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National League predictions: Mets repeat as East champs, Giants continues even year magic

San Francisco's pitching, St. Louis' consistency key factors key to National League playoff race.


Jordan Grossman
/ The Spectrum The Spectrum

Let’s face it – who ever could have thought the New York Mets and Chicago Cubs would play for the National League pennant?

What seems like a moment right out of a movie was actually last year’s scene in the NLCS. These two teams, pitted with a rocky track record in the past, are the proven clubs that now lead the NL youth movement. The NL is stacked with young talent, elite pitching and future All-Stars on nearly every team.

These young studs are spread all across the league – making for even matchups and thrilling storylines throughout the year.

But which teams will be playing through October?

NL East: New York Mets

For the first time in years, the Mets have taken the spotlight away from the crosstown-rival Yankees.

The Mets, fresh off their first pennant since 2000, bring back most of the cast of characters that rolled over nearly every team in the second half of last season and into the first two rounds of the playoffs. They didn’t just roll over those teams – they dominated. The Mets went 37-20 in their final 57 games.

New York has perhaps the most dominant pitching staff in all of baseball. It’s arguable by the summer, the Mets will have five aces in Matt Harvey, Jacob deGrom, Noah Syndergaard, Steven Matz and Zack Wheeler when he returns from Tommy John surgery.

The story of the offseason was outfielder Yoenis Cespedes – the Mets’ mid-season acquisition that opted to take less money to continue a winning atmosphere in Queens. The additions of infielders Asdrubal Cabrera and Neil Walker also assure a more potent middle infield and create a deeper bench.

The bullpen still needs work, but the trio of Hansel Robles, Addison Reed and Jeurys Familia creates a solid 7-8-9 combo.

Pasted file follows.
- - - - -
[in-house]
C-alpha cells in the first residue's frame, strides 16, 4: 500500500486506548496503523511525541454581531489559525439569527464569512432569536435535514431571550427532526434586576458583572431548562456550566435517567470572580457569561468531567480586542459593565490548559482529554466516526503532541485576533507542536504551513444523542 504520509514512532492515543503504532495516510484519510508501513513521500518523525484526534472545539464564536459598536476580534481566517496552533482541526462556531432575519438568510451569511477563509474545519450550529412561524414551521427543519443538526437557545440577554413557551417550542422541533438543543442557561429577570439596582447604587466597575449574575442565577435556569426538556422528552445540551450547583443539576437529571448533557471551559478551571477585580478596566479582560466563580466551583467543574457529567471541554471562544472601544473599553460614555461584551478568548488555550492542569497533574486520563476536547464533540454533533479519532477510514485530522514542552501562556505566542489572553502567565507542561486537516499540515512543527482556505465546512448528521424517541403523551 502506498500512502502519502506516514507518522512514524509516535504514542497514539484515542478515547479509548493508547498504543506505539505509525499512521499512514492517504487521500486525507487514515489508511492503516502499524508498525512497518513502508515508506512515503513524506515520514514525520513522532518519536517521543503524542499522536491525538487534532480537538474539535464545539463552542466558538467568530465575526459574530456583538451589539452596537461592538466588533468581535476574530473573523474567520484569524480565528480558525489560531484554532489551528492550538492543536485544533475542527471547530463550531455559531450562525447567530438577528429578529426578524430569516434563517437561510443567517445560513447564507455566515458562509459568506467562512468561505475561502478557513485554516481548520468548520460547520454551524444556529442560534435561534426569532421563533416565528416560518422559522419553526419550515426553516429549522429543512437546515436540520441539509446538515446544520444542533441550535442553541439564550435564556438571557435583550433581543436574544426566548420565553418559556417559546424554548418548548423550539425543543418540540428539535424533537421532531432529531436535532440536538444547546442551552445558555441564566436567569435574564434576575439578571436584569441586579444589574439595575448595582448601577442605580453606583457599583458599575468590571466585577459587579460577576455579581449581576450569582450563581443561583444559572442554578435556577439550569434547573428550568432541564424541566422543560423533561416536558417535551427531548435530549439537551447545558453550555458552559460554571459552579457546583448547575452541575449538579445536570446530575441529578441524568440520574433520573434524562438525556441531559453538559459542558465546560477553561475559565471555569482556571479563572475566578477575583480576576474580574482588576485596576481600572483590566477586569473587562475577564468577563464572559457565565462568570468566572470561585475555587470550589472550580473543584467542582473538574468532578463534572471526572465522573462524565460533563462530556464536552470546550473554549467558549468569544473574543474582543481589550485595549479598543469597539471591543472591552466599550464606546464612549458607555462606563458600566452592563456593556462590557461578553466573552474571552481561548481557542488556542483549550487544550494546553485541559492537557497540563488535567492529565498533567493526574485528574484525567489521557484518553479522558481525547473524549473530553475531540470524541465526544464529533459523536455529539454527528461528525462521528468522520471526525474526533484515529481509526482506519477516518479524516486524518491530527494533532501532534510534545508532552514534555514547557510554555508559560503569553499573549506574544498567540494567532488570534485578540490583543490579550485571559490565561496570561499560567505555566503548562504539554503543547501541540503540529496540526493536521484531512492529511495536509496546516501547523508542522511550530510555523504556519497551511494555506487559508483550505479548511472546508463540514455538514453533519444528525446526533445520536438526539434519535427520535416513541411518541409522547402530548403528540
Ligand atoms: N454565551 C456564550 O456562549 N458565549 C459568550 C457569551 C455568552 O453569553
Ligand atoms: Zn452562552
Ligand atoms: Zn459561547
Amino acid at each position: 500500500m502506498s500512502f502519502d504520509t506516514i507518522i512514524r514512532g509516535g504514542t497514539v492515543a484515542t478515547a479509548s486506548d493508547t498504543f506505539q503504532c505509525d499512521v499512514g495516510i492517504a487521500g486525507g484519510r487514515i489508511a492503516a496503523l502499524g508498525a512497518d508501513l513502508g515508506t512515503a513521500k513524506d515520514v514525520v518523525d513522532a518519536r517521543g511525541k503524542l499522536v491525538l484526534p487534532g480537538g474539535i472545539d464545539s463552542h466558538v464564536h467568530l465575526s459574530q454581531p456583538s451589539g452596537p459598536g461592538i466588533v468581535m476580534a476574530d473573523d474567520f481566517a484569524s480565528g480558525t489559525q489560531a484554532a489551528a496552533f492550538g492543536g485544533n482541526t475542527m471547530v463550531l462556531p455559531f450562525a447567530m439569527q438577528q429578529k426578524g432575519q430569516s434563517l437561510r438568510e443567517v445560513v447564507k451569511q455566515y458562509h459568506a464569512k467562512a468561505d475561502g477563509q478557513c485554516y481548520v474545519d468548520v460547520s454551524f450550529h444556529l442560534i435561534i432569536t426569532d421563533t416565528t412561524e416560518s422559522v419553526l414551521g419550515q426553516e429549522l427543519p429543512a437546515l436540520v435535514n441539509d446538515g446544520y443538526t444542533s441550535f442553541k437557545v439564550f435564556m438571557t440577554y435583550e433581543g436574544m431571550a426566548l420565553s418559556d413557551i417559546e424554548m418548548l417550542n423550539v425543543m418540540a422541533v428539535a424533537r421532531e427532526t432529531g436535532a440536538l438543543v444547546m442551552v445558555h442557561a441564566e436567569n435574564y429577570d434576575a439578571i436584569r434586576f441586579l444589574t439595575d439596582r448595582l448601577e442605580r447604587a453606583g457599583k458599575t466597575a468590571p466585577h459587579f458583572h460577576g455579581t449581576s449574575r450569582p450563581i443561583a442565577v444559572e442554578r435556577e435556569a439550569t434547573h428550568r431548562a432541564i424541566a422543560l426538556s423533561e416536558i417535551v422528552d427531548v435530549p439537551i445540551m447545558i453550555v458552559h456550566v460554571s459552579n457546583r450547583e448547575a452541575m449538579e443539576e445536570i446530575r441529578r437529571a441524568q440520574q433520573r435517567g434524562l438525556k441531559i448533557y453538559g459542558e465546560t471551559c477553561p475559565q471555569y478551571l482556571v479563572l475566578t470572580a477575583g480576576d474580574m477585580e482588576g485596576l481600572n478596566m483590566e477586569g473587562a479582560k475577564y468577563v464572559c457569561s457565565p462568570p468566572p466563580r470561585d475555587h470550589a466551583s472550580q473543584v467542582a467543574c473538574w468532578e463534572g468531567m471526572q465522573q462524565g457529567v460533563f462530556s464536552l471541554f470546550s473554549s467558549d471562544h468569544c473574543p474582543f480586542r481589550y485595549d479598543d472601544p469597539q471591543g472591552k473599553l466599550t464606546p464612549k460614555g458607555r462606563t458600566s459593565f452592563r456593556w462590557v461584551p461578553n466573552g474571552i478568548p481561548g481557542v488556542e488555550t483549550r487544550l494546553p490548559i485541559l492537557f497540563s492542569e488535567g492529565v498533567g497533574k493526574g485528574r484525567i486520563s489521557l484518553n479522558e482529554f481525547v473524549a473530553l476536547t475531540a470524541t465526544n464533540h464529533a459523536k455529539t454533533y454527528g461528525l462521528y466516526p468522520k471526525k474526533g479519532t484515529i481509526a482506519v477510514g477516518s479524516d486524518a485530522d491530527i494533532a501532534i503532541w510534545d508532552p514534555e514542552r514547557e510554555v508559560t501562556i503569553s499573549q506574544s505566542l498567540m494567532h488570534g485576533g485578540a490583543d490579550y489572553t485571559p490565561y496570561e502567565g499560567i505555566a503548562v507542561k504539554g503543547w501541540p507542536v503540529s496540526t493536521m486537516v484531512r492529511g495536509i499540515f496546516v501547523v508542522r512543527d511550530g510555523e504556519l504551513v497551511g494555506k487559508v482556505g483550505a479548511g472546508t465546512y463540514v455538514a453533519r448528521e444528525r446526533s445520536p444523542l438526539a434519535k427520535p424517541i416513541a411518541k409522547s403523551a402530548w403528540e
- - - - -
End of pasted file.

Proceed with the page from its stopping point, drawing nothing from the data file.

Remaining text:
It’s really hard to count out the Washington Nationals. Bryce Harper is the best player in the NL and Max Scherzer could be a Cy Young contender again this year. Washington is a complete team and barring a collapse, they would have been the NL East representatives last year.

Still, there’s no doubting the Mets. Their dominant ways will carry into this season and are primed to make a deep run once again.

NL Central: St. Louis Cardinals

Nothing ever goes as planned, so I’m going against the “super team” for a consistent team.

Everyone is riding the Chicago Cubs’ bandwagon. It’s almost as if the Cubbies are the only team in the Central because they are touted as the World Series favorites. I’ve said it before and I’ve been right – you can’t put together a team of All-Stars and expect results in the first year.

The Cubs are great, but the Cardinals are consistent. They were the only team that reached the century mark in wins last year and haven’t finished with fewer than 86 wins since 2007.

They are a well-coached team with key players that make them dangerous, like catcher Yadier Molina and third baseman Matt Carpenter.

St. Louis also has one of the most dangerous rotations without all the star power. Adam Wainwright leads the way for a rotation that isn’t elite by any means, but the rotation has enough quality pitchers to overcome the injury to fellow starter Lance Lynn.

The Cardinals aren’t scared of the Cubs. Chicago has been the foot of everyone’s jokes for quite some time. As much as I’d like to see the Cubs sweep the central, the Cardinals have something about them that I can’t overlook.

NL West: San Francisco Giants

Baseball fans, welcome back to an even year.

It’s the time where every NL team steps aside and watches the magic that occurs in Northern California. The Giants have won the World Series each of the last three even years (2010, 2012, 2014). It’s arguable this year’s team is better than any of those previous championship teams.